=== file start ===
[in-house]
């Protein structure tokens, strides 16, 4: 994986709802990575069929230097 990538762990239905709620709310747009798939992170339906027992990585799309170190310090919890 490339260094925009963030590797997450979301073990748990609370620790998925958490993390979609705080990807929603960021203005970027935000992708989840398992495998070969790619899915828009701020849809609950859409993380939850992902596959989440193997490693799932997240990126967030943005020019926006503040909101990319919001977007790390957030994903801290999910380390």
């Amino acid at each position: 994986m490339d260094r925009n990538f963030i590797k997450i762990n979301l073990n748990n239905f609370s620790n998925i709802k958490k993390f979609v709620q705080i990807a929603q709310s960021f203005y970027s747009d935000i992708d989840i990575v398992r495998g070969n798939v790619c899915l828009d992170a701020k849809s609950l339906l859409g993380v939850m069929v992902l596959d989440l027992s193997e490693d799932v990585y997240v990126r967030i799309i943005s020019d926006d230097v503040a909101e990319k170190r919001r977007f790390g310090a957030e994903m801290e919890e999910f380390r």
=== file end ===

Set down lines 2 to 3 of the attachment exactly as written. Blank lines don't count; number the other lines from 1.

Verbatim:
């Protein structure tokens, strides 16, 4: 994986709802990575069929230097 990538762990239905709620709310747009798939992170339906027992990585799309170190310090919890 490339260094925009963030590797997450979301073990748990609370620790998925958490993390979609705080990807929603960021203005970027935000992708989840398992495998070969790619899915828009701020849809609950859409993380939850992902596959989440193997490693799932997240990126967030943005020019926006503040909101990319919001977007790390957030994903801290999910380390």
């Amino acid at each position: 994986m490339d260094r925009n990538f963030i590797k997450i762990n979301l073990n748990n239905f609370s620790n998925i709802k958490k993390f979609v709620q705080i990807a929603q709310s960021f203005y970027s747009d935000i992708d989840i990575v398992r495998g070969n798939v790619c899915l828009d992170a701020k849809s609950l339906l859409g993380v939850m069929v992902l596959d989440l027992s193997e490693d799932v990585y997240v990126r967030i799309i943005s020019d926006d230097v503040a909101e990319k170190r919001r977007f790390g310090a957030e994903m801290e919890e999910f380390r």